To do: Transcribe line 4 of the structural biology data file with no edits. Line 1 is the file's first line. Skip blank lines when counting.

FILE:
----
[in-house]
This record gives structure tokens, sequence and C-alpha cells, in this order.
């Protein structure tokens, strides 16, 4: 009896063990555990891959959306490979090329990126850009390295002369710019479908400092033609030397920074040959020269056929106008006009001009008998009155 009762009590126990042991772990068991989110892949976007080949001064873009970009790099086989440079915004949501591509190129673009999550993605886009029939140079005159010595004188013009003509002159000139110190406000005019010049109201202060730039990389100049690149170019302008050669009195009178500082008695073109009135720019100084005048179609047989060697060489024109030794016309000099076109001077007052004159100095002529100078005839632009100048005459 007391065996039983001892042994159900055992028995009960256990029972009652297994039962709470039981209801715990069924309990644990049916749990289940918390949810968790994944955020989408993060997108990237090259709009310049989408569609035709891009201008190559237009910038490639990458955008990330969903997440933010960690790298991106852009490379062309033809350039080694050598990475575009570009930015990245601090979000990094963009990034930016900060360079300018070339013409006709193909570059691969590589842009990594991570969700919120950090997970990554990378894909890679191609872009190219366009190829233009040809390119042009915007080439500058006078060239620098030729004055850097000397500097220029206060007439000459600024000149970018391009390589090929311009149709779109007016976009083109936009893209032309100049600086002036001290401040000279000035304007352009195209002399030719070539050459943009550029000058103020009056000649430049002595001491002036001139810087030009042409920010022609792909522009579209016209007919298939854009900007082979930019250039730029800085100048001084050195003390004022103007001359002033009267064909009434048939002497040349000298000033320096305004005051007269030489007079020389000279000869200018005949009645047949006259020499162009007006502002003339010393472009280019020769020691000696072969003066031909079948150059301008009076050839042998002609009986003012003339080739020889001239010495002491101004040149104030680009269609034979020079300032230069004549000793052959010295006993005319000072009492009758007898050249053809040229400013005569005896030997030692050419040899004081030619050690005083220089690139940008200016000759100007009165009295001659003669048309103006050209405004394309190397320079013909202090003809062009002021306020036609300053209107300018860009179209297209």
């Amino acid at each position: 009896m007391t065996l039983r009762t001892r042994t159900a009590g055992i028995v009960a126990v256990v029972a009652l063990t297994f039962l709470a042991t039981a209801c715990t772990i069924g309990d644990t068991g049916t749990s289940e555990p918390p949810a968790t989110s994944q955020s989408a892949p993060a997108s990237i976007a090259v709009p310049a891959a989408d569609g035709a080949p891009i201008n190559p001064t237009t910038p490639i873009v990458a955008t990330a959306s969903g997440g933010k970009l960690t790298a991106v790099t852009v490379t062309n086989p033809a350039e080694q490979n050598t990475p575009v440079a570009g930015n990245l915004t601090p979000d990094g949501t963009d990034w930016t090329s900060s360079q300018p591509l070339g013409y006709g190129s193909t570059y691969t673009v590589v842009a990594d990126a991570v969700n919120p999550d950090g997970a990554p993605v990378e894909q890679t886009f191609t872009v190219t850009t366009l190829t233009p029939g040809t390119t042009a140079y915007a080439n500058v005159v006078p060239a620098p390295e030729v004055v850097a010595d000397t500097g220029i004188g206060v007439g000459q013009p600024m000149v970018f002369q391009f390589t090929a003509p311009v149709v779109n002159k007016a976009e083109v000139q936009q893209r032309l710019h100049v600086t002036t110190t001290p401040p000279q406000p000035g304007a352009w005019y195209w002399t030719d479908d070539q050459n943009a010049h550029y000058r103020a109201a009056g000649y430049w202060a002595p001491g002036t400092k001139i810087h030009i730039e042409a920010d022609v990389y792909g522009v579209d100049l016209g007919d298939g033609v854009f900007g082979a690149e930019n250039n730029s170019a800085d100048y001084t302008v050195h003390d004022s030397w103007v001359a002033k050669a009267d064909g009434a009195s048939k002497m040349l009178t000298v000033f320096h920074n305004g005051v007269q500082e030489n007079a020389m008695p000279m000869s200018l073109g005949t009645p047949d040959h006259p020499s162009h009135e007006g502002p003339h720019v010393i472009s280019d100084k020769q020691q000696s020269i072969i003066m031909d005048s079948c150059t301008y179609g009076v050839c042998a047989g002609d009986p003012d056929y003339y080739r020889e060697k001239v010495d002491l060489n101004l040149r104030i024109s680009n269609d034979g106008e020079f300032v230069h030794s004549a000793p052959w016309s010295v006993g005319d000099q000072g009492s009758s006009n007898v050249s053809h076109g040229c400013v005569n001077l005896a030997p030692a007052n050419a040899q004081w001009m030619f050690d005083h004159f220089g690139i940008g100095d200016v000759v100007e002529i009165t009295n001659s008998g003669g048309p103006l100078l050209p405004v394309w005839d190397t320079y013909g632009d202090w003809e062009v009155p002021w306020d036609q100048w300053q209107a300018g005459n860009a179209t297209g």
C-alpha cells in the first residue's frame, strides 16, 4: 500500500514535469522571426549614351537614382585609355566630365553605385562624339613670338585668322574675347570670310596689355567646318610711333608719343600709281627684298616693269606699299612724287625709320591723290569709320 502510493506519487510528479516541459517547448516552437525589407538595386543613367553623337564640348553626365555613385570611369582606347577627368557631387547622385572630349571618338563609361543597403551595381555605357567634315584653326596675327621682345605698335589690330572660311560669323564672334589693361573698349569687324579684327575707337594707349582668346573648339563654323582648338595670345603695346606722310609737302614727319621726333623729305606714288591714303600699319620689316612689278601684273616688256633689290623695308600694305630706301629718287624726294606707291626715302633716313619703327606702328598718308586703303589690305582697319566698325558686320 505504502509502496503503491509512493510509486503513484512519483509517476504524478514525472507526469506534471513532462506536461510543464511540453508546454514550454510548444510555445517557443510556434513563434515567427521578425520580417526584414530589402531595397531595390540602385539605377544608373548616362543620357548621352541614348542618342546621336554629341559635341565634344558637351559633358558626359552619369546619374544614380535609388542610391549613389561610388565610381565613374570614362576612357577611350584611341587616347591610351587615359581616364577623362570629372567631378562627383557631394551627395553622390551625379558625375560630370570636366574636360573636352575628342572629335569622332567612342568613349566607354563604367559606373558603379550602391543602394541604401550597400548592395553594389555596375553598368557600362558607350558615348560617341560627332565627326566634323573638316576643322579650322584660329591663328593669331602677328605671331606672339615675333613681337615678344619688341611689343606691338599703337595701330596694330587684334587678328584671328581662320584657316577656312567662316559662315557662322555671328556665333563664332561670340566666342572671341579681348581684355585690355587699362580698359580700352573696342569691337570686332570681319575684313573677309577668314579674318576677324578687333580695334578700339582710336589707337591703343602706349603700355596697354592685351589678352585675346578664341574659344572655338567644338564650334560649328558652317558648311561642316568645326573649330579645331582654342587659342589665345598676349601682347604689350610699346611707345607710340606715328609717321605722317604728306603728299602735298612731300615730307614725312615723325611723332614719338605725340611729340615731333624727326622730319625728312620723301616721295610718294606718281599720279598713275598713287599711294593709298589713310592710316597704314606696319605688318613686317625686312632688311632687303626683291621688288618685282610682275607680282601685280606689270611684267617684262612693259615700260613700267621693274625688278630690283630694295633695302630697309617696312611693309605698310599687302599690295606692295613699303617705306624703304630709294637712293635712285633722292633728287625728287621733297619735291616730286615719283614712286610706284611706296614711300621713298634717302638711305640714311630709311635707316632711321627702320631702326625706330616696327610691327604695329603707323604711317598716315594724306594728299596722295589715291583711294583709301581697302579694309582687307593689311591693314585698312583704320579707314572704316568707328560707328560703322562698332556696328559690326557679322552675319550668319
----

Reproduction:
């Amino acid at each position: 009896m007391t065996l039983r009762t001892r042994t159900a009590g055992i028995v009960a126990v256990v029972a009652l063990t297994f039962l709470a042991t039981a209801c715990t772990i069924g309990d644990t068991g049916t749990s289940e555990p918390p949810a968790t989110s994944q955020s989408a892949p993060a997108s990237i976007a090259v709009p310049a891959a989408d569609g035709a080949p891009i201008n190559p001064t237009t910038p490639i873009v990458a955008t990330a959306s969903g997440g933010k970009l960690t790298a991106v790099t852009v490379t062309n086989p033809a350039e080694q490979n050598t990475p575009v440079a570009g930015n990245l915004t601090p979000d990094g949501t963009d990034w930016t090329s900060s360079q300018p591509l070339g013409y006709g190129s193909t570059y691969t673009v590589v842009a990594d990126a991570v969700n919120p999550d950090g997970a990554p993605v990378e894909q890679t886009f191609t872009v190219t850009t366009l190829t233009p029939g040809t390119t042009a140079y915007a080439n500058v005159v006078p060239a620098p390295e030729v004055v850097a010595d000397t500097g220029i004188g206060v007439g000459q013009p600024m000149v970018f002369q391009f390589t090929a003509p311009v149709v779109n002159k007016a976009e083109v000139q936009q893209r032309l710019h100049v600086t002036t110190t001290p401040p000279q406000p000035g304007a352009w005019y195209w002399t030719d479908d070539q050459n943009a010049h550029y000058r103020a109201a009056g000649y430049w202060a002595p001491g002036t400092k001139i810087h030009i730039e042409a920010d022609v990389y792909g522009v579209d100049l016209g007919d298939g033609v854009f900007g082979a690149e930019n250039n730029s170019a800085d100048y001084t302008v050195h003390d004022s030397w103007v001359a002033k050669a009267d064909g009434a009195s048939k002497m040349l009178t000298v000033f320096h920074n305004g005051v007269q500082e030489n007079a020389m008695p000279m000869s200018l073109g005949t009645p047949d040959h006259p020499s162009h009135e007006g502002p003339h720019v010393i472009s280019d100084k020769q020691q000696s020269i072969i003066m031909d005048s079948c150059t301008y179609g009076v050839c042998a047989g002609d009986p003012d056929y003339y080739r020889e060697k001239v010495d002491l060489n101004l040149r104030i024109s680009n269609d034979g106008e020079f300032v230069h030794s004549a000793p052959w016309s010295v006993g005319d000099q000072g009492s009758s006009n007898v050249s053809h076109g040229c400013v005569n001077l005896a030997p030692a007052n050419a040899q004081w001009m030619f050690d005083h004159f220089g690139i940008g100095d200016v000759v100007e002529i009165t009295n001659s008998g003669g048309p103006l100078l050209p405004v394309w005839d190397t320079y013909g632009d202090w003809e062009v009155p002021w306020d036609q100048w300053q209107a300018g005459n860009a179209t297209g």